The Luckiest Man

75 years ago this past weekend, one of the greatest baseball players of all time, Lou Gehrig, delivered a speech that proved to be not just his departure from baseball, but from life. The humble Gehrig, on July 4, 1939, spoke to a crowd of 60,000 at Yankee Stadium, and marked his place in the panoply of great speeches of all time.

The Iron Horse, as the New York Yankee was known, was leaving baseball, and he was dying. He could no longer play the game he dominated, because he was afflicted with amyotrophic lateral sclerosis, or A.L.S., the incurable neurological disease that took Gehrig’s life just two years later.

It got me thinking both about the role of gratitude in a good man’s life, and what one would say to a crowd in the face of death like Gehrig. Gehrig, in his speech, referred to himself as “the luckiest man,” something that really resonated strongly with me. In the course of the speech, he thanked everyone from his teammates to the groundkeepers. Said Gehrig: “For the past two weeks you have been reading about a bad break I got. Yet today, I consider myself the luckiest man on the face of the earth.”

To be a man of gratitude, does one have to wait until they’re faced with the prospect of loss, or death, to understand what one is thankful for in life right now?

Communicating gratitude is hard, especially for men, because sometimes we’re not so forthright or expressive about the strong positive feelings we feel on the inside. It’s important, however, to let those people know how we feel about them, even if it challenges us and makes us a bit uncomfortable. If we feel it on the inside, communicating it outwardly bridges the gap, and creates harmony within us, and authenticity outside of us. It also neutralizes regret, when we can act on our gratitude spontaneously.

I think gratitude also means pivoting towards the present moment in our lives, because when we’re too wrapped up with worrying about the past, or getting anxious about the future, we lose sight of the things and people that are happening in our lives today. When we live in the past or future, we lose appreciation about our lives today, in the here and now.

Negativity can destroy gratitude. If you’re caught in constant negativity or anger, it’s hard to see that which you’re grateful for. It’s like a fog, preventing you from seeing the good things right in front of you. If you’re constantly negative, or you’re seeing demons everywhere, you may be trapped in a state of fear or stuckness in your life where you can’t advance. Identifying and removing those blocks to your happiness will let some of the gratitude in.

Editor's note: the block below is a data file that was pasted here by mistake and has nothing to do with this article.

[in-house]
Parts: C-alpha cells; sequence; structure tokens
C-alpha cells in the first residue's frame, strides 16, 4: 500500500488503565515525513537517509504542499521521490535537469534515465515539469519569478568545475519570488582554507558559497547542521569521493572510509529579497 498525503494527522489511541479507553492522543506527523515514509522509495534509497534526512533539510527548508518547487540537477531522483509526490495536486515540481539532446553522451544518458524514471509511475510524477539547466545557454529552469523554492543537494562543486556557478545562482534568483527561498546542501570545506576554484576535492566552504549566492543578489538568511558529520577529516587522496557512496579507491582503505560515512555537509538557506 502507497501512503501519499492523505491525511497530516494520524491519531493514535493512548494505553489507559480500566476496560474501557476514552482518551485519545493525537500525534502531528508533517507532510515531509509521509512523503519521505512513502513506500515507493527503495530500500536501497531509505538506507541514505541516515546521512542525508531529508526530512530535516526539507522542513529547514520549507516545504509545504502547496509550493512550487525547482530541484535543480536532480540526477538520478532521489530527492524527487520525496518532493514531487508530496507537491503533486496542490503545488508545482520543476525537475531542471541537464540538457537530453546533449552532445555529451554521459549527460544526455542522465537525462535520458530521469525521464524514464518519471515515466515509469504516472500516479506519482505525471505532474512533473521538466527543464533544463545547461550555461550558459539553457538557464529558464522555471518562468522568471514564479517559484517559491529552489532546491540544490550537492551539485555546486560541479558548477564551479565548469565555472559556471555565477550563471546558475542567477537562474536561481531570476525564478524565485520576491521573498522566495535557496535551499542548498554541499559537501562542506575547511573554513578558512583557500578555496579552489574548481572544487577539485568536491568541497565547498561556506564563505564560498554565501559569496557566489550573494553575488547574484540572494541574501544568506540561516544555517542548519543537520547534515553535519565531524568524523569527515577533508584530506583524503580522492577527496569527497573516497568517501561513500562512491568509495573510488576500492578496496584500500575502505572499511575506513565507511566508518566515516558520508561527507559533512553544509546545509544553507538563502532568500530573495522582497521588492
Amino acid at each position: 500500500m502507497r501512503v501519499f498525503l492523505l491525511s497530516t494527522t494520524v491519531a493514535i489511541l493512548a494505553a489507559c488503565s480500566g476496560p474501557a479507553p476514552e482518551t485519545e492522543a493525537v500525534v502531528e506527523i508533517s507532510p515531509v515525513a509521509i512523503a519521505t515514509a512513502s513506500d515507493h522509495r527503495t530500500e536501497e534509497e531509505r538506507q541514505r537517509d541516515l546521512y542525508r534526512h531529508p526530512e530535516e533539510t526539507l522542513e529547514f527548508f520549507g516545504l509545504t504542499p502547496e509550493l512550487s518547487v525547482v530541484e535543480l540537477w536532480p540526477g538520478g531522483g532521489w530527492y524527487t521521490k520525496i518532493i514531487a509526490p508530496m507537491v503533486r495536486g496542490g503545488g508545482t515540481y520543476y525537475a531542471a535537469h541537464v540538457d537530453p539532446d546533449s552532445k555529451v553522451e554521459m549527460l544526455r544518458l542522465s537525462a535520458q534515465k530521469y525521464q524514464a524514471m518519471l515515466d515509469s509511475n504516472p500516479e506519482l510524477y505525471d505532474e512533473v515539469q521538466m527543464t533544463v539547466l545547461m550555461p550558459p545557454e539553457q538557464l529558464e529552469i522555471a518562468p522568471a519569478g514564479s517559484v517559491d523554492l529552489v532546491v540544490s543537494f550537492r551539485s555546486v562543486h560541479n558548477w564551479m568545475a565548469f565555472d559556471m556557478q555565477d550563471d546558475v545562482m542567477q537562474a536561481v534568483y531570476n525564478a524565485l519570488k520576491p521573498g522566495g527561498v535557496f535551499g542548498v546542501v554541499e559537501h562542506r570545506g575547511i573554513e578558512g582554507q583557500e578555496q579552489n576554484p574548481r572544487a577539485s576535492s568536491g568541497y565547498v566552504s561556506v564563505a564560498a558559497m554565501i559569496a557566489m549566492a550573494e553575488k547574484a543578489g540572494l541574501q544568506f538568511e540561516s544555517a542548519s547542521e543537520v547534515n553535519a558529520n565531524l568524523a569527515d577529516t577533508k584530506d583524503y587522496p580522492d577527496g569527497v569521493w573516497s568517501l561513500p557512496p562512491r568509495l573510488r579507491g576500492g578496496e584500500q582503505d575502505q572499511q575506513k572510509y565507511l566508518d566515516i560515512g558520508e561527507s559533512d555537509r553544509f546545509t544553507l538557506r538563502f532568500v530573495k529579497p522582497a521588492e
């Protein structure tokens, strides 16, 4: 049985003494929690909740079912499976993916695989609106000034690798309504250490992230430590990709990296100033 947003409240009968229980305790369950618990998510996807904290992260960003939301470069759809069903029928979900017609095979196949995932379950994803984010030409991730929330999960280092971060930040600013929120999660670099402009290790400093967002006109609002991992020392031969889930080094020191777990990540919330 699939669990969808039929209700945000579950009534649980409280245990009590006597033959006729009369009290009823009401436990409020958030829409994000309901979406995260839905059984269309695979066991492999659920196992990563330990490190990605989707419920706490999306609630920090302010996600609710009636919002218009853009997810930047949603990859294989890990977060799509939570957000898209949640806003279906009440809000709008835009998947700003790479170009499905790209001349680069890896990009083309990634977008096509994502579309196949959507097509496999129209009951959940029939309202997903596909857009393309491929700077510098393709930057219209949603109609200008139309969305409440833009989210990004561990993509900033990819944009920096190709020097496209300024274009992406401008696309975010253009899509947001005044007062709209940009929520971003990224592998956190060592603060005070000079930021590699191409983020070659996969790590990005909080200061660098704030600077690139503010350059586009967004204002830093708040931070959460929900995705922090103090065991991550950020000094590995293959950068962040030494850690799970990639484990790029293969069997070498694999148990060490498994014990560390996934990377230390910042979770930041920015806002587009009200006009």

In many ways, our “get-it-now” culture promotes an attitude of getting and achieving more for greater happiness, which is a never-ending cycle. We work more to make more to buy more and to gain more. But, we’re not necessarily happier. It’s a cycle of disappointment, and constant hunger, because we don’t take stock of what we already have. Gratitude slows this hunger down, and allows us to be present and aware to what we do have in our lives, like wanting what we already have, whether that’s family, a loving partner, good children, bills paid, a secure job or enough material items to keep us secure, sustained and happy.

I like to acknowledge customer service providers when they’ve done a good job, or seek out a supervisor to talk with and tell them how good of a job that person did. This is one way I apply gratitude to my day-to-day. I like to try to communicate my gratitude to them, whether it’s good service at a restaurant, or if someone has made my life easier in the smallest way. I think people are craving that validation, because the feedback people often get is negative, and when they get it, it’s a little “paying it forward.” Positive validation is often in such short supply. People’s days are brightened, and they are more likely to pass that good energy along to others.

Living with a “luckiest man” attitude creates many benefits. It can dissolve negativity, and can keep you appreciating all that you do have in life. Sure, there are obvious times where luck is not with you, but I think if it’s an overall attitude underneath it all, you get to be a contented and happier person. Like the Iron Horse, who would you give appreciation and communicate gratitude to, whether now or at the end of your life? Don’t wait, because life doesn’t. Don’t let regret replace action today – it’s yours for the making.

About Jason

As "The Man That Men Will Talk To," Jason Fierstein, MA, LPC is a private practice counselor and psychotherapist for men and couples in the greater Phoenix, Arizona, area. He works with struggling men to find happiness in their lives, and with their wives.
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